As far as we mere mortals (public investors) can tell, Apple's (NASDAQ:AAPL) self-driving car known as Project Titan was started in early 2014.

The very first rumors that were leaked came from Business Insider in February, after an anonymous Apple employee sent the site an unsolicited email saying that Apple was indeed working on "vehicle development" and that it would "give Tesla (NASDAQ:TSLA) a run for its money." Just days later, The Wall Street Journal followed up with a full-fledged report on the purported electric car, saying that Tim Cook approved the project "almost a year" prior. That could potentially put its start date in the March 2014 to April 2014 ballpark.

I actually spotted an Apple-branded vehicle on the road earlier this month here in Colorado. Sadly, it wasn't a self-driving electric car prototype. It was a boring minivan that's part of the Apple Maps fleet (note that Denver is listed here for August-September) that's going around gathering map imagery for an inevitable Street View clone.

This clearly isn't a self-driving electric Apple Car prototype. It's a Dodge. Source: Photo taken by author.

Just last month, The Guardian reported that Apple was already scouting out secure test locations in the Bay Area for a self-driving car, specifically the GoMentum Station near San Francisco that has military-grade security since it was previously a naval base. The Guardian is now saying that Apple recently met with California's DMV to discuss regulations around autonomous vehicles. California is one of the most progressive states when it comes to autonomous vehicle technology, which isn't too surprising since California is home to Silicon Valley.

But here's what I don't understand. All of these reports, if true, would suggest that Project Titan has advanced far more than most people would think. Car design cycles are notoriously prolonged and can are typically about 3 years for existing automakers making traditional internal-combustion engine vehicles. How can Project Titan be this far along after perhaps 18 months?

I have a ridiculous theory
This is probably going to sound absurd, but hear me out for a moment and just humor me. I think it's possible that Apple and Tesla have been secretly collaborating in some form or fashion for various underlying technologies that go into self-driving electric cars.

Consider this timeline:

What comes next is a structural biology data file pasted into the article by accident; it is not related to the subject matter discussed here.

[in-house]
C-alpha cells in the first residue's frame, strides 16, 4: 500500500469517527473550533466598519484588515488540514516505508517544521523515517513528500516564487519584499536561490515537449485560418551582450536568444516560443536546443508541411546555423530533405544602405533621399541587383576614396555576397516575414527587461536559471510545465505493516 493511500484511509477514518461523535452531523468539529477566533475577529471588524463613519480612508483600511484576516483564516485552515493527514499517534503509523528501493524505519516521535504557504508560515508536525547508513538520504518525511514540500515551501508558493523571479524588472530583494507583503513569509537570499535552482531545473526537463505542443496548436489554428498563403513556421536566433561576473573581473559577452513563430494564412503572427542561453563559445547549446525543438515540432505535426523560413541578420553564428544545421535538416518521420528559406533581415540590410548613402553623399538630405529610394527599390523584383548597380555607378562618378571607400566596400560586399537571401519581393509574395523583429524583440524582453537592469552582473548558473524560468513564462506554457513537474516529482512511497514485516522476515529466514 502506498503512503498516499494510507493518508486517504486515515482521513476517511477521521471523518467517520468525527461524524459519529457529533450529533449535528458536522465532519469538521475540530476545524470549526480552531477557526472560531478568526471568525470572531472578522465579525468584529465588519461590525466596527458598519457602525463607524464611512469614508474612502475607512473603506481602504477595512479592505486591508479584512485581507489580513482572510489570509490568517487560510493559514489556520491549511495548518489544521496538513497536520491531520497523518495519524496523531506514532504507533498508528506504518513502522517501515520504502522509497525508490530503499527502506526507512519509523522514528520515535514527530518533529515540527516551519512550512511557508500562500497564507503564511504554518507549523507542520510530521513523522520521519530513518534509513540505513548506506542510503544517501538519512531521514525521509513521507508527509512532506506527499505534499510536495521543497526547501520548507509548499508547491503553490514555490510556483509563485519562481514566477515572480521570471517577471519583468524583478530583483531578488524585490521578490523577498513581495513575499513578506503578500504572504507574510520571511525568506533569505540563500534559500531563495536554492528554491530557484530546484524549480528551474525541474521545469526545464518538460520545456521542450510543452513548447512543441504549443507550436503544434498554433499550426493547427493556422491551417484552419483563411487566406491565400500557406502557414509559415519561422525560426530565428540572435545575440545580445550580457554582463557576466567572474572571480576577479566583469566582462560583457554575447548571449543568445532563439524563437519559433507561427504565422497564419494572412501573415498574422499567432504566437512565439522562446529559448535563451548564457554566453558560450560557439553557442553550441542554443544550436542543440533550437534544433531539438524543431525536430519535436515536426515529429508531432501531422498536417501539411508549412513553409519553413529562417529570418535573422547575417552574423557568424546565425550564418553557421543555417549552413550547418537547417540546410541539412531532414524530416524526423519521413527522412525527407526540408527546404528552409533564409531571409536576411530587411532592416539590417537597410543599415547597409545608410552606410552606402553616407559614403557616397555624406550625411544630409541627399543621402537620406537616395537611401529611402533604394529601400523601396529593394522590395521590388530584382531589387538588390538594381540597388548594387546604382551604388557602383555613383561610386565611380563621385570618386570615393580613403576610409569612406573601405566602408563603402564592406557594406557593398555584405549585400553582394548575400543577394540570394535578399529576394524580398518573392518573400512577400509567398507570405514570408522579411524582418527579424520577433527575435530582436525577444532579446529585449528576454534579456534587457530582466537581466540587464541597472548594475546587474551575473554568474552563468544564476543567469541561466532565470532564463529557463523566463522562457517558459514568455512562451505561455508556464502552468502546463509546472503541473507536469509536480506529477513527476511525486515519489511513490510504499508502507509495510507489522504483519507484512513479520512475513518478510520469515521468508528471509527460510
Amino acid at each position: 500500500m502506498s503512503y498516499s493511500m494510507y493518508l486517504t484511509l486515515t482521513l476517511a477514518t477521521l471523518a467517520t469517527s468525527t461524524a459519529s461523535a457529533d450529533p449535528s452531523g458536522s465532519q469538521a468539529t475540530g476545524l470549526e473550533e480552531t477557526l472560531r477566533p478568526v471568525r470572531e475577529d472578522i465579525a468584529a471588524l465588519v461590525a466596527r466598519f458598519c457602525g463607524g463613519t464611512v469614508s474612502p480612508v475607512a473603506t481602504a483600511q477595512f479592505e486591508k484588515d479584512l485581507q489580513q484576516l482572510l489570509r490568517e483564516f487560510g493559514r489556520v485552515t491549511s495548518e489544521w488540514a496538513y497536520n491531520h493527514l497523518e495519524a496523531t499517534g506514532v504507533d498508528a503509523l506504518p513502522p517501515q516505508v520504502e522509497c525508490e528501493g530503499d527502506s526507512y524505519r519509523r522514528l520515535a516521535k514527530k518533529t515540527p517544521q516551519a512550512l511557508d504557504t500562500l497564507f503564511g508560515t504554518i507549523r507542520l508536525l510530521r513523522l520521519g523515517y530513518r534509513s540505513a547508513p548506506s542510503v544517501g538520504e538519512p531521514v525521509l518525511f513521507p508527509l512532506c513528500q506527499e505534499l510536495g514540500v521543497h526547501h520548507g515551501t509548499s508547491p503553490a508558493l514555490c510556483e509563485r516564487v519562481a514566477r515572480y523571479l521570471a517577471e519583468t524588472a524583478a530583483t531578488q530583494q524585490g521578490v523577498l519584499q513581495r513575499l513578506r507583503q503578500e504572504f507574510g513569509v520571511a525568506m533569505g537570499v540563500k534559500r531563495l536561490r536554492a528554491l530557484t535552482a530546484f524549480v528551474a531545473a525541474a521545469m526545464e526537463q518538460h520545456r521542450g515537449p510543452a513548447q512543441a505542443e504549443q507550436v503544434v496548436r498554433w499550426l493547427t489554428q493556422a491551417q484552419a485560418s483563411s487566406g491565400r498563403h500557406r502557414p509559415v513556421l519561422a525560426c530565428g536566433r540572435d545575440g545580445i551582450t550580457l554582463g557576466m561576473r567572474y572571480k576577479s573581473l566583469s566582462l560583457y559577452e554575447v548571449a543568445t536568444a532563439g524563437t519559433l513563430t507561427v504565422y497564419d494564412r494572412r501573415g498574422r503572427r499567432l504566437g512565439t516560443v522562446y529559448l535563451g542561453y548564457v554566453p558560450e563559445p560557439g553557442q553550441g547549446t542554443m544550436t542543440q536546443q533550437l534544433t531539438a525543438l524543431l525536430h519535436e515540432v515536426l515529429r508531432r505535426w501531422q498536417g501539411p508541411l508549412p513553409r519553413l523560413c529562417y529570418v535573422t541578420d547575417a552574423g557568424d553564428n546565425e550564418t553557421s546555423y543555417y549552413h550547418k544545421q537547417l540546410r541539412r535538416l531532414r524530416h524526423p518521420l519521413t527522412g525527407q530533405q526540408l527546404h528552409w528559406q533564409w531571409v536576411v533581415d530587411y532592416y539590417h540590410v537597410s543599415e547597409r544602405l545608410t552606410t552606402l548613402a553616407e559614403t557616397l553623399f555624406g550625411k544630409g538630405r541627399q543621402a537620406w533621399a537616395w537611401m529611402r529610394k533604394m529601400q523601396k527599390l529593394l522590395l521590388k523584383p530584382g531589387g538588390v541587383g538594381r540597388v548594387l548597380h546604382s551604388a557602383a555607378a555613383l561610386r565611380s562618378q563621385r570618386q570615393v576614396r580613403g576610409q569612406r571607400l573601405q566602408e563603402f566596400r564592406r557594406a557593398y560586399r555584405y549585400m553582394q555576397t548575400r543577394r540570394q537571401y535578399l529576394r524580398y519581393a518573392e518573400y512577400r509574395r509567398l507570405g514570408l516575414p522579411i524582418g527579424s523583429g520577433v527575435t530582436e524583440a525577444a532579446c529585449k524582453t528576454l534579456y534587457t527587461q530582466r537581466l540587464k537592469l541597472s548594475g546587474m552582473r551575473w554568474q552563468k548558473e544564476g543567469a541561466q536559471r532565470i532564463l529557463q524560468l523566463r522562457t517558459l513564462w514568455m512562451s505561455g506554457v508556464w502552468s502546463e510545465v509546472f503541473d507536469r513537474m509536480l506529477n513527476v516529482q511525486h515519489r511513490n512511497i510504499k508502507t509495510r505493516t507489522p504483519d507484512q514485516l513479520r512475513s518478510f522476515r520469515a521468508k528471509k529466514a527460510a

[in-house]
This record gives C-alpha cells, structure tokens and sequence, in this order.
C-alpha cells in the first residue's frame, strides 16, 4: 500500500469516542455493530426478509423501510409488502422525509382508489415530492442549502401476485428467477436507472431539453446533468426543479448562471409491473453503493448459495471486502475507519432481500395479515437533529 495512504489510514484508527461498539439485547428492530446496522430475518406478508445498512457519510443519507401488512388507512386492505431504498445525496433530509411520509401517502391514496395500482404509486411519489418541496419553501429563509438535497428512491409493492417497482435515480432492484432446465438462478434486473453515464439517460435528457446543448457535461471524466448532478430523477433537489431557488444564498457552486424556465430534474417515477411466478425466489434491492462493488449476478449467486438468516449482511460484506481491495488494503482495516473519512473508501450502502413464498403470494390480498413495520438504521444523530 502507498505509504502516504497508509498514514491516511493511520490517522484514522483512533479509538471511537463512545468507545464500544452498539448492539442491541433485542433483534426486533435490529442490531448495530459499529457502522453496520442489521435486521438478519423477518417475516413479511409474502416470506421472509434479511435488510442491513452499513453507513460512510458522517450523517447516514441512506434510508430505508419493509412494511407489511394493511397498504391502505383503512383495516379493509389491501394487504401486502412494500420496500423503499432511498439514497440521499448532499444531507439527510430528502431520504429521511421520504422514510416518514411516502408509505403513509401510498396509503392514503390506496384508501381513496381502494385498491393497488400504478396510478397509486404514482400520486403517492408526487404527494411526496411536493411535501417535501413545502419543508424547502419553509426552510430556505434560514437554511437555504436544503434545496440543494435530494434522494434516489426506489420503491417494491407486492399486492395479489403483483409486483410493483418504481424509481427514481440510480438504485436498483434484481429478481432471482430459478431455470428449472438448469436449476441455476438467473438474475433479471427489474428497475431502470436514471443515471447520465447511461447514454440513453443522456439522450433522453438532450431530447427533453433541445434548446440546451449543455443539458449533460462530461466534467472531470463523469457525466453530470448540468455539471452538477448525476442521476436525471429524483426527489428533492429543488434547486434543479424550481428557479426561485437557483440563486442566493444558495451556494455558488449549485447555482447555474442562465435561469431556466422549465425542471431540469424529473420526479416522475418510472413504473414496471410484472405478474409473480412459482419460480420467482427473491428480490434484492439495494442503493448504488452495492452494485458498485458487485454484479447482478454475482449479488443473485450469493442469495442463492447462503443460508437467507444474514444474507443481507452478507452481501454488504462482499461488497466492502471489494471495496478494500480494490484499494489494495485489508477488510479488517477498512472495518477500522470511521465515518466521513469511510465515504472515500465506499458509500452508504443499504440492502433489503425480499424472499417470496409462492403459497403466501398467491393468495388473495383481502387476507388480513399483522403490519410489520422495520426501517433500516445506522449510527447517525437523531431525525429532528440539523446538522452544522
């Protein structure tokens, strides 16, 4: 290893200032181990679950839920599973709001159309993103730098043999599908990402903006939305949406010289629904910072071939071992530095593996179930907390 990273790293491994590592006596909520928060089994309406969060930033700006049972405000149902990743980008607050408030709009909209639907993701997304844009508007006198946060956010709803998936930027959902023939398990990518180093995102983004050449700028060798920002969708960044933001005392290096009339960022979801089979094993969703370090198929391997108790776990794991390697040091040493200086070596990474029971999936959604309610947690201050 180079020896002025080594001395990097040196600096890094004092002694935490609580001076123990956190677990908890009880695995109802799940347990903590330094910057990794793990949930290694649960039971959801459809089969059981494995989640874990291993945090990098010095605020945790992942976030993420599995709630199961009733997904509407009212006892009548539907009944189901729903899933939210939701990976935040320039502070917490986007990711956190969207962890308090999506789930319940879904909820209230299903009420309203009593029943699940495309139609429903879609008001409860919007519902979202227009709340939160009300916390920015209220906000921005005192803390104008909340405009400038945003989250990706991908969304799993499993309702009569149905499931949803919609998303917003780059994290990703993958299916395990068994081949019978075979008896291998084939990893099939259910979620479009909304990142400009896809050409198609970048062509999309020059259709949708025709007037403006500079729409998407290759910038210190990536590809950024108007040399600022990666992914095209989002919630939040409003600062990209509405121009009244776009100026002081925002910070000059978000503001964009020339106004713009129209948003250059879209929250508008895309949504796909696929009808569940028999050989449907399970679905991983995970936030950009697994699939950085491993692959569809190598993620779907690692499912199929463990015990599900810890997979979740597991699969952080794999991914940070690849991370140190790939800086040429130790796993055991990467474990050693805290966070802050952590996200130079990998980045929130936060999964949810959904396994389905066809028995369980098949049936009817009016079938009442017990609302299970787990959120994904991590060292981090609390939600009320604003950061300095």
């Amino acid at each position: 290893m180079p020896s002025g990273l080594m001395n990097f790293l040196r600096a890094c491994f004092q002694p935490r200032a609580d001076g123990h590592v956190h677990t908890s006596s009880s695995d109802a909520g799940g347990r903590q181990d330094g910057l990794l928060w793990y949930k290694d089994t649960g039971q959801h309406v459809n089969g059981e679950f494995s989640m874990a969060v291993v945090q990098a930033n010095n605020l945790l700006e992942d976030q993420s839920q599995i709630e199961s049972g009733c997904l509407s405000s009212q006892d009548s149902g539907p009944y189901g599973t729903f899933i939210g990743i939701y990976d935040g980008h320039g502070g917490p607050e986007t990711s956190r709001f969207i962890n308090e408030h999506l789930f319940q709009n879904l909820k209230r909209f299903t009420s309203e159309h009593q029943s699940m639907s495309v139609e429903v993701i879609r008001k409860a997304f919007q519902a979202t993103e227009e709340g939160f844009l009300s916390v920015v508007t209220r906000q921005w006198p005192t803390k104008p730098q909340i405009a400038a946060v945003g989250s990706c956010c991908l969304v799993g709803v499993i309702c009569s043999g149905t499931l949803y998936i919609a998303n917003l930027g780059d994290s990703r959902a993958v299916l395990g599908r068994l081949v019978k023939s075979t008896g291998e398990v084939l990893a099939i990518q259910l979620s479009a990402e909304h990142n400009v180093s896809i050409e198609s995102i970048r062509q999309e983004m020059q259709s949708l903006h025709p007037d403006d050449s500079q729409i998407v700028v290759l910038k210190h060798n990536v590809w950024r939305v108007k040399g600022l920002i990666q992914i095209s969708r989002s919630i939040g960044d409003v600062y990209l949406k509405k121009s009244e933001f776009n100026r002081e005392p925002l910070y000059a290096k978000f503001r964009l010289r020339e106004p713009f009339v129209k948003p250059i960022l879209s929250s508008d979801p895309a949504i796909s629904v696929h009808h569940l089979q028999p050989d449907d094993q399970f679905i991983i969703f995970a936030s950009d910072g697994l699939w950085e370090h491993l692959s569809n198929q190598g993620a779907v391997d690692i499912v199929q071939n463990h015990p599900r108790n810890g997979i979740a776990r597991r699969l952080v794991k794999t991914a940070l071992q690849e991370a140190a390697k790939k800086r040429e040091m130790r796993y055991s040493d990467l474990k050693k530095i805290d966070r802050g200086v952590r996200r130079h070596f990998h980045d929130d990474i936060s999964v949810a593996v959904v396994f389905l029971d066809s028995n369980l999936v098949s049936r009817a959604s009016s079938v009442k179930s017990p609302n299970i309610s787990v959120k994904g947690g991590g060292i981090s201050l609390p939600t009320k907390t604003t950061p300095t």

• Spring 2013: Apple M&A chief Adrian Perica meets with Elon Musk, according to a February 2014 SFGate report.
  • Spring 2014: Project Titan begins, according to aforementioned February 2015 WSJ report.
  • February 2014:Musk confirms to Bloomberg that he did have "conversations with Apple" but was unable to elaborate about what was discussed. However, he does add these comments:

"I think [that Tesla's selling itself is] very unlikely because we need to stay super-focused on achieving a compelling, creating a compelling mass-market electric car. And I'd be very concerned in any kind of acquisition scenario, whoever it is, that we become distracted from that task, which has always been the driving goal of Tesla.

"... Well, if there was a scenario where it seemed like it would be more likely that we would be able to create the mass market, affordable, compelling electric car, then possibly it would make sense to entertain both [emphasis added] discussions. But I don't currently see any scenario that would improve that probability so that's why I think it's very unlikely."

  • June 2014: Tesla open-sources all of its patents, vowing not to initiate patent lawsuits against anyone using its intellectual property.
  • October 2014: Musk confirms to USA Today that other car companies are starting to use its patents.
  • February 2015: Musk clarifies at the DetroitAuto Show that no formal discussions are necessary for companies to use Tesla patents, and other companies can "just use them." WSJ reports on Project Titan.
  • May 2015: Apple scouts GoMentum Station.
  • August 2015: Apple meets with California DMV officials.

Those are the purported facts, as far as media reports are concerned. If you consider Musk's comments to Bloomberg, among many others he's made, mainstream adoption of electric cars is Tesla's overarching goal. He's not concerned about competition, if that competition can help save the world from climate change.

My theory is that Apple and Tesla met to discuss various ways that they could collaborate on electric car technology. And we know that Tesla has been pioneering autonomous driving functions as well. Also, Musk said "both discussions," but he was only being asked about acquisition scenarios. What other discussion could he be referring to?

Technically, collaborating with Apple for an Apple Car would undoubtedly qualify as a "scenario" that could bring a mainstream electric car to market, considering the Mac maker's track record with popularizing nascent technologies.

I'm not saying that Apple and Tesla are definitely collaborating on electric cars, but I'm not saying that they're not.